Tao ­Porchon-Lynch, the world's oldest yoga teacher, shares her secrets ahead of Dubai visit

“We don’t have to fade. In my head, I’m still in my 20s, and I have no intention of ever growing up.” If you ever needed reason to believe that age can be just a number, then Tao ­Porchon-Lynch is a living, breathing example. Born in the former French colony of Pondicherry, India, ­Porchon-Lynch, 97, […]

“We don’t have to fade. In my head, I’m still in my 20s, and I have no intention of ever growing up.” If you ever needed reason to believe that age can be just a number, then Tao ­Porchon-Lynch is a living, breathing example.

Born in the former French colony of Pondicherry, India, ­Porchon-Lynch, 97, has been practising yoga for more than seven decades, and teaching for more than 50 years.

“I was only 8 years old when I first came across yoga, and I thought it was a game,” she recalls. “I saw a group of boys on the beach making beautiful shapes. When I told my aunt, she said: ‘That’s yoga. It’s un­ladylike.’ I said: ‘If boys can do it, so can I.'”

Porchon-Lynch’s colourful life reads almost like the movie scripts she once wrote and produced. She was under contract with MGM as an actor, and modelled for top designers including Jeanne Lanvin and Coco Chanel. She even won a competition in the 1940s for the “longest legs in Europe”.

“After the [Second World War], I went to India again to learn more about the spiritual side of yoga. Then, when I was back in Hollywood in the 1950s, Indra Devi [often hailed as the first woman of yoga] – who knew me when I was younger – asked why I was not teaching. So I travelled to India again to improve my physical practice.”

This spiritual journey has seen Porchon-Lynch rub shoulders with some of the world’s most revered yoga gurus and history’s most prominent activists. She has studied with the likes of B K S Iyengar, Sri K Pattabhi Jois and Swami ­Prabhavananda; meditated with Maharishi; and marched with Mahatma Gandhi, twice.

“My beloved uncle’s friendship with Gandhi affected me deeply. Meeting him in our home, and experiencing the 1930s Salt March with Gandhi, was extraordinary. He has decorated the walls of my mind throughout my life. Through Gandhi’s example, I became more fearless and resolved to stand up for freedom and what was right,” Porchon-Lynch says.

While these great names have been pivotal in shaping Porchon-Lynch’s life, she says that the commitment to the practice of yoga and the breath – and not some special diet or miracle cream – hold the key to her longevity.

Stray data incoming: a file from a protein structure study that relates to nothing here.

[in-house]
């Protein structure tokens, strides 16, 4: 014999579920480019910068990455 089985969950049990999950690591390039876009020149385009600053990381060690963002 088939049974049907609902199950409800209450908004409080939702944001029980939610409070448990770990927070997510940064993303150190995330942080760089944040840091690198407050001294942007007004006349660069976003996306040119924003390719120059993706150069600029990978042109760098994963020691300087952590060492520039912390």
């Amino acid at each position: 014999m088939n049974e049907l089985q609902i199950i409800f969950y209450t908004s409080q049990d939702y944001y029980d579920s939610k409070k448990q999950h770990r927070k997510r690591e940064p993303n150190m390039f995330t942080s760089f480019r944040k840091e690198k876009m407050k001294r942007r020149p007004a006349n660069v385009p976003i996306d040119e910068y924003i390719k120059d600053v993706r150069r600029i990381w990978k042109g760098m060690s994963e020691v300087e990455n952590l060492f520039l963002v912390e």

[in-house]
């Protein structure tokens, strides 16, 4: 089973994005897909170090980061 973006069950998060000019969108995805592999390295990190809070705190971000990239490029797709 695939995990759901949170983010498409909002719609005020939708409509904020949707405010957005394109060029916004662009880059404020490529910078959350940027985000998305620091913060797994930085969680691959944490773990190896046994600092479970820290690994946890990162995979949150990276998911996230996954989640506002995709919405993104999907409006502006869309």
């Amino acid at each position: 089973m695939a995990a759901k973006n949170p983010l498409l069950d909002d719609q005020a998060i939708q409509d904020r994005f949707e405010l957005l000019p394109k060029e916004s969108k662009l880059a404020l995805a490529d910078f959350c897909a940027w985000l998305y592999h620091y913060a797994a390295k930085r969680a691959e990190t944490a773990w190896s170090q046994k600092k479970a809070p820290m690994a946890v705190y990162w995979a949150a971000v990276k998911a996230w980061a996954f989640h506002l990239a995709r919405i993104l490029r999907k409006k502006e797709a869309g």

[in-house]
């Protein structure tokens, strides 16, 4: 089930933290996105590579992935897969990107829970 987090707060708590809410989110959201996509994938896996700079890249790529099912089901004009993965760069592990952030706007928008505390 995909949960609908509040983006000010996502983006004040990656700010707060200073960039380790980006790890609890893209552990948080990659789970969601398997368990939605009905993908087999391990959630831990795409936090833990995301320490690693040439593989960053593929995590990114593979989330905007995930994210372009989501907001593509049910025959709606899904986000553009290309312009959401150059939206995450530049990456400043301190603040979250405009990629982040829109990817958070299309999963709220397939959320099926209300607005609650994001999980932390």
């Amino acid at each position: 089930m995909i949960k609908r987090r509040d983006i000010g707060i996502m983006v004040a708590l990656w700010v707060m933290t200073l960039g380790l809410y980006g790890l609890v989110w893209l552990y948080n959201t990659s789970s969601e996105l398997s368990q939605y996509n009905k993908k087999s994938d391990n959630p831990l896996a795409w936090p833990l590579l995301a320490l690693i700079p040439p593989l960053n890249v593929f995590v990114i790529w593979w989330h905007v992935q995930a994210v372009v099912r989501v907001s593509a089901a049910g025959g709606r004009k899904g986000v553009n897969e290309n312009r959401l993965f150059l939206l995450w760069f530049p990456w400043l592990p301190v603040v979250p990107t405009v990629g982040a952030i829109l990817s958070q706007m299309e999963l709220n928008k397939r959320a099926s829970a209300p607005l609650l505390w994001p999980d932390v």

“Your breath doesn’t know how old you are. The most vital thing in the world is learning to breathe. People think they know how, but they don’t. The practices of yoga and meditation help you live each moment and get in touch with your life force. When you feel this energy within yourself, you feel alive and are able to pass this on to others.”

Energy is one thing that Porchon-­Lynch definitely seems to have in abundance. While she is a vegetarian, with an occasional taste for shrimp and lobster, she jokingly cites chocolate and high heels as just some of the things she couldn’t do without.

“I teach one or two yoga classes a day, and in between take dance lessons.” Porchon-Lynch says. She took up competitive ballroom dancing at the age of 87, and has won hundreds of first-place awards, often against dancers 70 years her junior. She even made an appearance in June on America’s Got Talent.

“Then I usually do some media interviews, and I travel a lot to lead special workshops,” she says. “In the past three months, I’ve been to Slovenia, ­Montenegro, India and the ­Bahamas.

“To get rid of all that is on my mind before bed, I practise shoulder stands, with about 50 leg lifts up and down and side to side,” she explains. “All day long, your blood has been moving downwards with gravity, so I like to do the opposite. It clears my brain, and helps me sleep. I also massage my hands and feet to keep everything flowing.”

So what’s her message to a current generation who seem obsessed with social media, selfies and reversing the ageing process? “People don’t know how to look within themselves, so they make up all of these pictures about their life. I want them to go back to the breath, and keep focusing on that.

“This life force is inside us, but 90 per cent of people rely on what others say, instead of feeling it. Be in touch with the beauty of nature and oneness, and you will blossom. Don’t think about age. What you put in, your mind materialises. Stay curious, and live every ­moment.”

Porchon-Lynch is also curious about what Dubai will have in store for her. She flies into the city for the first time to teach at the inaugural XYoga Dubai ­Festival on February 19 and 20 at Burj Park, Downtown Dubai.

“When I went to India in ­December, I changed planes in Dubai. Just being in the airport made me curious – there seems to be a special energy. It’s like the whole of the universe is meeting right in that magical place.”

To find out more about Tao Porchon-Lynch, visit her website www.thetaoexperience.com

weekend@thenational.ae

Source: art & life

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